Two years after the release of their eponymous debut album this is the third effort from the outfit that comprises of artist/teacher Duncan Sumpner plus whoever he happens to have with him at the time.
On this occasion we have additional vocalists, drummers, bassists and a trumpet player. Think of them as a less attractive Paris Motel.
Citing luminaries such as Devendra Banhart, Veltiver and M�m as fans you don’t need to be a rocket-scientist to work out what you’re going to be getting. For those of you who think that the sole purpose of Chaos Theory is the production of nice t-shirt designs, think of them as a less interesting modern day Simon & Garfunkel, with a tinge of early 90s indie after one hash-cake too many. If this album were any more laid back it would be comatose.
The tracks themselves are remarkably good for something which is quite clearly produced on a modest budget, and it’s nice to see what you can actually come up with without having to resort to whirrs, clicks and auto-tune. The tracks themselves are pretty much of a muchness. You get a bit of variety with Julie Cole’s guest vocals on Fires P.G.R. and A Sketch for Maenporth is a slightly warbly instrumental laid over what sounds like someone using a mangle, but that’s about as exciting as you’re going to get from this.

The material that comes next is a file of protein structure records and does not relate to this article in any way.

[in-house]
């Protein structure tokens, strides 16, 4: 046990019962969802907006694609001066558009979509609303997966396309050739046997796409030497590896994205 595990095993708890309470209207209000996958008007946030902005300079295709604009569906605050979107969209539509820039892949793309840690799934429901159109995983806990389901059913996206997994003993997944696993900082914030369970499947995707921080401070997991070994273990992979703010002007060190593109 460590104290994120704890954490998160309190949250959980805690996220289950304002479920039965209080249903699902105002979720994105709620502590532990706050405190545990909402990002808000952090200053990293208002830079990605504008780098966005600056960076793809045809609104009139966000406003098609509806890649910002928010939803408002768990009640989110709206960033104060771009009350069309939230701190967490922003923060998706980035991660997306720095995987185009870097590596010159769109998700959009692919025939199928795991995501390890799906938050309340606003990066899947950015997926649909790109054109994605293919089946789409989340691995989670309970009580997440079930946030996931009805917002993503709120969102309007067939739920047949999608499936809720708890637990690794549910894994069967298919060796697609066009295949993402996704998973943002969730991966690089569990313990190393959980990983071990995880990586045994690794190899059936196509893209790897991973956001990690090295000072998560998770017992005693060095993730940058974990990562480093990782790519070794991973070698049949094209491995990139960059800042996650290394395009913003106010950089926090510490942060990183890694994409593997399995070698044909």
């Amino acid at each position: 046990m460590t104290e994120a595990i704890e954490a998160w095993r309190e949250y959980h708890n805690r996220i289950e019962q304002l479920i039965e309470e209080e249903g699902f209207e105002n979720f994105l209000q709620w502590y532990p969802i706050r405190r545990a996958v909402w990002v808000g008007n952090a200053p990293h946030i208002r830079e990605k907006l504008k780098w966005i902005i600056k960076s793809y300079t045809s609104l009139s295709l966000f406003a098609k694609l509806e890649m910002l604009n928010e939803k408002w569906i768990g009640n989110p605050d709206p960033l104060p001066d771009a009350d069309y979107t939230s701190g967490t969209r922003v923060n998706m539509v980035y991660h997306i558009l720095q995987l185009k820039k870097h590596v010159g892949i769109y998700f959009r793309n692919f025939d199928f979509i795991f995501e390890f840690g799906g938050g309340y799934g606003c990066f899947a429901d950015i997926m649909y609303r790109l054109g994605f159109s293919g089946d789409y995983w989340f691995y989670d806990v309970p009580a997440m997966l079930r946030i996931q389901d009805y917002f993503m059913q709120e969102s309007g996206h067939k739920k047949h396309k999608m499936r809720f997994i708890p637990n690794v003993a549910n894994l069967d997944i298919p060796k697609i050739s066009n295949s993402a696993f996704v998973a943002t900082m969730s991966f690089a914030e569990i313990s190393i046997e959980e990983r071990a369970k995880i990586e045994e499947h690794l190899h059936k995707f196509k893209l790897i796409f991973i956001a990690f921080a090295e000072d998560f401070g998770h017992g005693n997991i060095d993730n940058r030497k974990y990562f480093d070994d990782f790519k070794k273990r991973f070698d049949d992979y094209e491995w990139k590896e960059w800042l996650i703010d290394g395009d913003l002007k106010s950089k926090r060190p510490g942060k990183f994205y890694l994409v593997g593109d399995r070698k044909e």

It’s a sad thing when the most interesting thing you can say about an album is the debate that the press release provoked amongst the musicomh.com reviewers about Sheffield not being in northwest England and whether it not you could possibly describe any part of it as being rural.
There’s not a great deal else to say about the seven tracks that make up this album. It’s background music with a bit of a twist, but that’s about it. If you want something to help you sleep then it’s a sound investment, otherwise it’s really not worth bothering with.